The Banner has a subscription to Religion News Service and occasionally re-publishes articles of wide Christian interest, according to the license. This story has been edited for length. The original story can be found here. Grace and Peace Church, featured in the article, is a Christian Reformed congregation.
Not long into the coronavirus pandemic, Sandra Maria Van Opstal, a pastor at Grace and Peace Church in Chicago, Ill., began to hear from congregants who lost their jobs and were struggling financially as the city closed nonessential businesses to slow the spread of the virus.
Some congregants were essential workers who were anxious about their exposure to the coronavirus and staying apart from family members so they didn’t risk bringing the virus to them.
Some had lost loved ones to COVID-19, the disease caused by the coronavirus.
Others were unable to celebrate births or graduations.
And all that was before the nationwide protests following the death of George Floyd, a reminder of the systemic racism that exists in the United States and the trauma that it has caused communities of color.
“I don't think we can ever underestimate the level of trauma we're all experiencing,” Van Opstal said.
The Chicago pastor said churches have a key role in helping people deal with the fears and anxiety raised by the current crises.
"It's giving people a sign of hope, not just through our words, but the church has an opportunity to give people a sign of hope by how we live," she said.
Jamie Aten, director of the Humanitarian Disaster Institute at Wheaton College, told Religion News Service that congregations now are helping people deal with a wide range of mental health challenges.
And the challenges that existed before the coronavirus haven’t just gone away, according to Aten.
Those include depression, anxiety, grief and addictions, as well as child abuse and domestic violence.
“The pandemic is compounding those mental health struggles and amplifying them, plus creating new mental health struggles that people may not have been experiencing prior to the pandemic,” Aten said.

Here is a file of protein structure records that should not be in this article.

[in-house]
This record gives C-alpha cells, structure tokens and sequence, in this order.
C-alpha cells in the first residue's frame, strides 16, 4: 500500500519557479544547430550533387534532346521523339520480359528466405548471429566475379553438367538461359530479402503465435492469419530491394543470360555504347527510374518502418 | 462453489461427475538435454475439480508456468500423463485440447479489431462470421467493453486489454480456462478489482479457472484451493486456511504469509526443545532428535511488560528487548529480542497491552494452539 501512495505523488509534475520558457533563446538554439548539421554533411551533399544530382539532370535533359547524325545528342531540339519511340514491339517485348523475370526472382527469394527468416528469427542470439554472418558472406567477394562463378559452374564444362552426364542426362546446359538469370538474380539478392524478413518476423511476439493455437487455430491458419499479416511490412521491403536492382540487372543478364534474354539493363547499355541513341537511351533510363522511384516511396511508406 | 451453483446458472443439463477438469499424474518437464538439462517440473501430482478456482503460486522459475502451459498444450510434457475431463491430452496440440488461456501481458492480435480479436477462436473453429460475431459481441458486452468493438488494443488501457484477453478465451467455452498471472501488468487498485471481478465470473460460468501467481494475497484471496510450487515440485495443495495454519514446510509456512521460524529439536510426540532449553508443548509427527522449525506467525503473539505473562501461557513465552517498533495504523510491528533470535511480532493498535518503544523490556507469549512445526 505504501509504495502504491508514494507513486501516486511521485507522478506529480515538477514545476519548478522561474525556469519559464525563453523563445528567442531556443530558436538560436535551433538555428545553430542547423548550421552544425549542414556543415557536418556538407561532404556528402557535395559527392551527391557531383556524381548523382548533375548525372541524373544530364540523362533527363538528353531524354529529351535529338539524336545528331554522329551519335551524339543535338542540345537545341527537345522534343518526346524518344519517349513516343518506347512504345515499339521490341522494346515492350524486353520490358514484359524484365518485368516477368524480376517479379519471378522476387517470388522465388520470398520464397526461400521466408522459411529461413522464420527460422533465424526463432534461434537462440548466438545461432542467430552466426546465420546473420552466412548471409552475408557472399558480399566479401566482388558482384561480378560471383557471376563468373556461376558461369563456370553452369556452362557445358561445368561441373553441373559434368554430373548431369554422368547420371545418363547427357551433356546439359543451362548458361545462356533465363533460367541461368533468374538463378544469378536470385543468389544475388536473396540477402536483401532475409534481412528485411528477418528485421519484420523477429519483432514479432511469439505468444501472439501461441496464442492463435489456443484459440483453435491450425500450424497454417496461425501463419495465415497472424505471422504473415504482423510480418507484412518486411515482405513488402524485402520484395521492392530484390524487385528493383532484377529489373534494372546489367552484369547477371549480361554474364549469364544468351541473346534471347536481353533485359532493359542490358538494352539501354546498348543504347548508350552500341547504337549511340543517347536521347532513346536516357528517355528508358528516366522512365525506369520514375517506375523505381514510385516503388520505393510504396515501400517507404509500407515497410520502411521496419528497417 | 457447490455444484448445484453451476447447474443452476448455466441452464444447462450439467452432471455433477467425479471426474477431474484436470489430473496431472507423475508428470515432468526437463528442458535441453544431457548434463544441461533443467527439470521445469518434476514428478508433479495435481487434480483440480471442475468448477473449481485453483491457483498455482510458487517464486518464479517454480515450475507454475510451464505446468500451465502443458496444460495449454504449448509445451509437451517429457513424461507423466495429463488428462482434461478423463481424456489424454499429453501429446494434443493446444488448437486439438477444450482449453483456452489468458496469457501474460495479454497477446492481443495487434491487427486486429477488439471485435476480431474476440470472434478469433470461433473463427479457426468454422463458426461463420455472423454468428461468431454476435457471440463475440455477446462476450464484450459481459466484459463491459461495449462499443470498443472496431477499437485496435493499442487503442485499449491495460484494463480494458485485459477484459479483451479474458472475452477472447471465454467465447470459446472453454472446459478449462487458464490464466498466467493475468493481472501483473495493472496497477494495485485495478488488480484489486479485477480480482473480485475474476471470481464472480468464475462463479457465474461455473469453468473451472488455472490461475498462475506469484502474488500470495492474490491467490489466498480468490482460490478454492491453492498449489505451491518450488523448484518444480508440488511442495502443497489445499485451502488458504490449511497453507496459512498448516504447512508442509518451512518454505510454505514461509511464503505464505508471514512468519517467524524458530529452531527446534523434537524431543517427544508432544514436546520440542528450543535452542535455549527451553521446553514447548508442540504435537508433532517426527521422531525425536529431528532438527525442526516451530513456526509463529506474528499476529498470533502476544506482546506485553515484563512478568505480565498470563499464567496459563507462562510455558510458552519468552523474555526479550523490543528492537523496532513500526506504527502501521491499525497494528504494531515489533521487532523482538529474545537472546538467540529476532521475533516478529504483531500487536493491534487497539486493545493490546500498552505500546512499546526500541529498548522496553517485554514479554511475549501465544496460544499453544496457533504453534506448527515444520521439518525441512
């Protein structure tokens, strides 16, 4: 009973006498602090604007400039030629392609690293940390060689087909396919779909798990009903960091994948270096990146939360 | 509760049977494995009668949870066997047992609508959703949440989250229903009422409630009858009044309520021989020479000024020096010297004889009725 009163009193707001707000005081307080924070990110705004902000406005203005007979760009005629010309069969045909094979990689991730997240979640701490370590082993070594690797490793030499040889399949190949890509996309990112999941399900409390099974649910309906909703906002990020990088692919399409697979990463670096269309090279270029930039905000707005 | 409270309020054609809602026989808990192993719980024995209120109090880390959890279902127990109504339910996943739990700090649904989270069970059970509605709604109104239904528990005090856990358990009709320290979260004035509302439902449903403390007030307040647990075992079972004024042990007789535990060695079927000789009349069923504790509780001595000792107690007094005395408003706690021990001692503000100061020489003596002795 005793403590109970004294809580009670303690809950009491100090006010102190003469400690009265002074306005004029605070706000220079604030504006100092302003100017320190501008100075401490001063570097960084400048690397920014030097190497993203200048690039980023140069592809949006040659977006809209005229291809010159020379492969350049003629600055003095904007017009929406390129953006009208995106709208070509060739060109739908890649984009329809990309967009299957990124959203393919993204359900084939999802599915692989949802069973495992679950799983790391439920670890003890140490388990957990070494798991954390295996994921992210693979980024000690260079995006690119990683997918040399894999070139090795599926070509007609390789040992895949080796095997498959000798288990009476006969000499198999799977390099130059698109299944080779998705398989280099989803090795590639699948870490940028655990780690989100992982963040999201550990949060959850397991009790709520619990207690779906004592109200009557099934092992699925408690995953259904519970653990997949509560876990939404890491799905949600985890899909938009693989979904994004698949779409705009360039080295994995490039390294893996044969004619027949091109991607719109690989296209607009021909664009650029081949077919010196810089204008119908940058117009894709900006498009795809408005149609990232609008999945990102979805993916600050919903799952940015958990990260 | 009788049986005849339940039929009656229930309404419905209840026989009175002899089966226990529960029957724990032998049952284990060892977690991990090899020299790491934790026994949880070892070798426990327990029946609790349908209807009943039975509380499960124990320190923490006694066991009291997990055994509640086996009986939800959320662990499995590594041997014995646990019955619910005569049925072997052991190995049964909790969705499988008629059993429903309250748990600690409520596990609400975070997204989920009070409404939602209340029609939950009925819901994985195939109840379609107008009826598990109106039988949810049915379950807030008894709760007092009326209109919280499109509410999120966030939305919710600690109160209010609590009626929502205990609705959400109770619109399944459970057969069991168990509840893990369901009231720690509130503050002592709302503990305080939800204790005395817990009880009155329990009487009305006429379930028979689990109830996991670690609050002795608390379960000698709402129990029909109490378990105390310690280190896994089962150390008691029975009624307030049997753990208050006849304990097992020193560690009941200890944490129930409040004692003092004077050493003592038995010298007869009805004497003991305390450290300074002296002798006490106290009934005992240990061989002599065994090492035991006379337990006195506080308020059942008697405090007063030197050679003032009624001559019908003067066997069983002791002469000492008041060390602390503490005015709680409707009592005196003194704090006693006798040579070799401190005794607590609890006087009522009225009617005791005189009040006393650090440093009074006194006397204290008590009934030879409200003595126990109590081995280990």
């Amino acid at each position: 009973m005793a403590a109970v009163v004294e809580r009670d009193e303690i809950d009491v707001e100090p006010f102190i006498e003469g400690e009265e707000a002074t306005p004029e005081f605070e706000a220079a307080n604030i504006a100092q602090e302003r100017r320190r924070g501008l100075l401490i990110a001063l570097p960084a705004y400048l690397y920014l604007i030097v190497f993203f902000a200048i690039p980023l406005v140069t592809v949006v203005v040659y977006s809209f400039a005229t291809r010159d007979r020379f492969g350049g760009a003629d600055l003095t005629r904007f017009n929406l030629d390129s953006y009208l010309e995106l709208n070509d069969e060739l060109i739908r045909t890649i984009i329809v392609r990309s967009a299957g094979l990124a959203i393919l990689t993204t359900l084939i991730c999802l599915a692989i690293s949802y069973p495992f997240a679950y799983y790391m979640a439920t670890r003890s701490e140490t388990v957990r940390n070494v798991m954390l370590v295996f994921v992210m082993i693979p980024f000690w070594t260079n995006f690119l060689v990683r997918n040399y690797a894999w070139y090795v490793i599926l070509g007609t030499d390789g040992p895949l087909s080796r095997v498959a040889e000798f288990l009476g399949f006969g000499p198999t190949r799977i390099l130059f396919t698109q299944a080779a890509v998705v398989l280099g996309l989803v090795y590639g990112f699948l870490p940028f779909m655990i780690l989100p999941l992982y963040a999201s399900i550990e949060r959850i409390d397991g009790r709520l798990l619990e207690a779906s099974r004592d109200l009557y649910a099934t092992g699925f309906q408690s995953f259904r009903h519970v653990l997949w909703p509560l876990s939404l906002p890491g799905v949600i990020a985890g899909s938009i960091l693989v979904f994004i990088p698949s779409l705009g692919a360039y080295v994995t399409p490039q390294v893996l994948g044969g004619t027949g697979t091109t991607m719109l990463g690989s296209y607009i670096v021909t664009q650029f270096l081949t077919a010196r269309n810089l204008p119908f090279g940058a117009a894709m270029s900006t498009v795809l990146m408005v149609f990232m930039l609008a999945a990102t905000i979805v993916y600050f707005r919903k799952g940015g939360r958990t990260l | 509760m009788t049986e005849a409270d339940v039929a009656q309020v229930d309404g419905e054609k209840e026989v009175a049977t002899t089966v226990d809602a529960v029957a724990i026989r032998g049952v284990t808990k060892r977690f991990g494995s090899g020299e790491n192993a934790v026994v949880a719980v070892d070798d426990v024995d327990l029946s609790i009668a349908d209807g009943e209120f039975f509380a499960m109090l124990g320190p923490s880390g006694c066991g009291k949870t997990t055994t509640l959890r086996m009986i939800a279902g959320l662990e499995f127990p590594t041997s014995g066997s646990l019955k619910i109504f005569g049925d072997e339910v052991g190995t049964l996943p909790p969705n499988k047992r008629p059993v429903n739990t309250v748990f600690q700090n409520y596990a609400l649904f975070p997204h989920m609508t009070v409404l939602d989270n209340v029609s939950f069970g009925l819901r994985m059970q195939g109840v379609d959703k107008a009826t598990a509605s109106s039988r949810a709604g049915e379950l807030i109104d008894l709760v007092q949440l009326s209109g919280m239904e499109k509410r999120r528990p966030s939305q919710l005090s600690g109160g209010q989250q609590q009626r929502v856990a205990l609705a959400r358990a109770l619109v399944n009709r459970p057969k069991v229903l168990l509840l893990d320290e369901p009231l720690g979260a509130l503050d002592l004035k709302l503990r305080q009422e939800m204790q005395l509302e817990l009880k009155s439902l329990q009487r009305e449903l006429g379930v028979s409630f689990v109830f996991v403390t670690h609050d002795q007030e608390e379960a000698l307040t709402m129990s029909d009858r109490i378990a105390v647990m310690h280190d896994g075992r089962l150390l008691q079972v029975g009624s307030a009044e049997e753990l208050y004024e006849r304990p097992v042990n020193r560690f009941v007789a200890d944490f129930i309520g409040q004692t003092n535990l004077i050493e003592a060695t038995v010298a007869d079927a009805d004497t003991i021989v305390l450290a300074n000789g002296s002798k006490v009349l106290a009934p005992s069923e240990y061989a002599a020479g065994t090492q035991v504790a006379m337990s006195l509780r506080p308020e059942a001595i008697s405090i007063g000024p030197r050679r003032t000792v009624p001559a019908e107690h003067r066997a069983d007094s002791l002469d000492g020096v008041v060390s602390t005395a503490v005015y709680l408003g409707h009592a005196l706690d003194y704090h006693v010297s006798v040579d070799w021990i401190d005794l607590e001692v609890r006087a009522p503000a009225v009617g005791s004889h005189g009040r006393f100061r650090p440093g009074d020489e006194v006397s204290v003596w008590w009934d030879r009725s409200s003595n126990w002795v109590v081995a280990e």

The number of Americans reporting depression and anxiety symptoms has more than tripled since the beginning of the pandemic, according to data from an emergency weekly Census Bureau survey.
The Humanitarian Disaster Institute has created and compiled a number of resources to help churches respond to the mental health challenges the moment brings with it.
HDI’s research has shown that positive spiritual support can reduce stress, trauma and anxiety amid crises, according to Aten. But that often happens face to face, he said, which is hard to achieve when people are asked to stay at least six feet apart.
“What we know is what helps people sometimes the most is what could also put them at risk," he said. "That practical presence can be difficult to do when we're isolated, but, at the same time, we still can help and still offer practical presence even when we're isolated physically from one another.”
Aten encouraged church leaders and others to get into a rhythm of checking in with others and watch for any changes in behavior or red flags that someone might be considering harm to him- or herself or others.
Related: Conference on Youth and Mental Health Encourages ‘Walking Alongside’ (May, 2019)
He also encouraged people not to let their own self-care fall by the wayside, though that may mean joining a friend for coffee over Zoom rather than in person.
Grace and Peace Church, the Christian Reformed church where Van Opstal is a pastor, doesn’t assume any of its congregants are doing OK, Van Opstal said.
Church leaders have been calling church and community members to check in, according to the pastor. They’re praying for those who come to pick up food from the church’s weekly distribution and have put together lists of mental health professionals who specialize in treating people of color.
Leaders also have asked members who have resources to help pay for counseling for members who can’t afford it, she said.
“I believe that churches can do a lot to remind people that they're seen, that they’re not forgotten, especially those of us that pastor in communities where people feel afraid and forgotten,” Van Opstal said.
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